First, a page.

This study cannot determine the source of NGAL, but the kidney should be the major source of NGAL. If plasma NGAL was produced outside the kidney and then filtered, the proximal renal tubules would completely reabsorb NGAL with no or minimal urine NGAL levels (10). Also, the decrease in glomerular filtration rate seen in AKI would decrease NGAL clearance, resulting in decreased urine NGAL and increased plasma NGAL. Therefore, NGAL measured in the urine should either result largely from injured and not reabsorbing proximal tubules or arise from the injured distal nephron. Indeed, experimental evidence supports this view that NGAL in plasma might predominantly arise from the injured thick ascending tubules and the collecting ducts via back-leak from injured renal tissue—again reflecting renal damage. Neutrophil gelatinase-associated lipocalin should be considered as a vigorous outcome marker in AKI, on the basis of these results and our study findings with urine and plasma NGAL that indicated a very similar patient outcome pattern.
Study strengths and limitations
This study has several strengths. It is multicenter and involved more than 2,000 patients at risk of AKI; it used data collected independently in different countries, assessed patients with diverse conditions, and used different commercially available assays. However, it is retrospective in design, with all of the inherent imperfections of such studies, and because no individual patient data were obtained, meaningful meta-regression analysis was not possible. Our results might be affected by selection on the basis of voluntary data contribution. The direction and the magnitude of this potential bias is unknown. Nonetheless, the findings show strength of association, temporality, consistency, biological plausibility and gradient, coherence with previous studies, and are analogous to other fields of biomarker investigations. These features make it probable that the findings reflect a biological phenomenon (46). Future prospective studies should confirm histopathological agreement of NGAL with tubular injury, shown in animal experiments, and explore the prognostic value of other structural AKI biomarkers beyond NGAL (47), independent of serum creatinine. More important, they should test whether NGAL-based early diagnosis of AKI leads to the more successful and timelier deployment of therapies that, until now, could only be delivered late in the course of AKI (48,49) and improved outcomes.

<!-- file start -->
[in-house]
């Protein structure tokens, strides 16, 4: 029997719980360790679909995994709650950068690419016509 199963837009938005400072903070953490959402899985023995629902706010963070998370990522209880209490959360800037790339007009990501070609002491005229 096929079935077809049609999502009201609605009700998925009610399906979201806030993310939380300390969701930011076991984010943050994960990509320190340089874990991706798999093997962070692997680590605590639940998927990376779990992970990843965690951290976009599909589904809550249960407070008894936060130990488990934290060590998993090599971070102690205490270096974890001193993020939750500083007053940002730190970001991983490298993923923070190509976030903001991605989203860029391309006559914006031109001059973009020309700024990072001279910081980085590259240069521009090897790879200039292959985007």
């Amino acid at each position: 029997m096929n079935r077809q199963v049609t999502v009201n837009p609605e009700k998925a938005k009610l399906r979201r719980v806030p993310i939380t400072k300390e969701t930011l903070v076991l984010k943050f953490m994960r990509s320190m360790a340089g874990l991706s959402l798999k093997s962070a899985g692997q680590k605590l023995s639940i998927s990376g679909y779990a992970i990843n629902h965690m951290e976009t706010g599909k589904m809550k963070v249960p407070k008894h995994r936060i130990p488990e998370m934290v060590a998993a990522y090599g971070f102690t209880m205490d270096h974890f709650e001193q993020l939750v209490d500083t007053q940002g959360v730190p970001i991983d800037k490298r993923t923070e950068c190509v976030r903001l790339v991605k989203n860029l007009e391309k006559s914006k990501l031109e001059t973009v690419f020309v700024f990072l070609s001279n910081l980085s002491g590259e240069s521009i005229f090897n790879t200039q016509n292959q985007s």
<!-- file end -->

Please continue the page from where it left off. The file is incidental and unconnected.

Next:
The study findings show that NGAL complements serum creatinine in AKI diagnosis and prognosis. In a significant proportion of patients at renal risk, acute tubular damage might occur without loss of excretory function. Such NGAL(+) patients are at greater risk of adverse outcomes, including death and renal replacement therapy, both in the presence or absence of an increase in serum creatinine. These patients might be reasonably classified as having AKI, even though they do not fulfill current AKI consensus criteria. Their detection and the size of their cohort justify re-assessment of the concept and definition of AKI.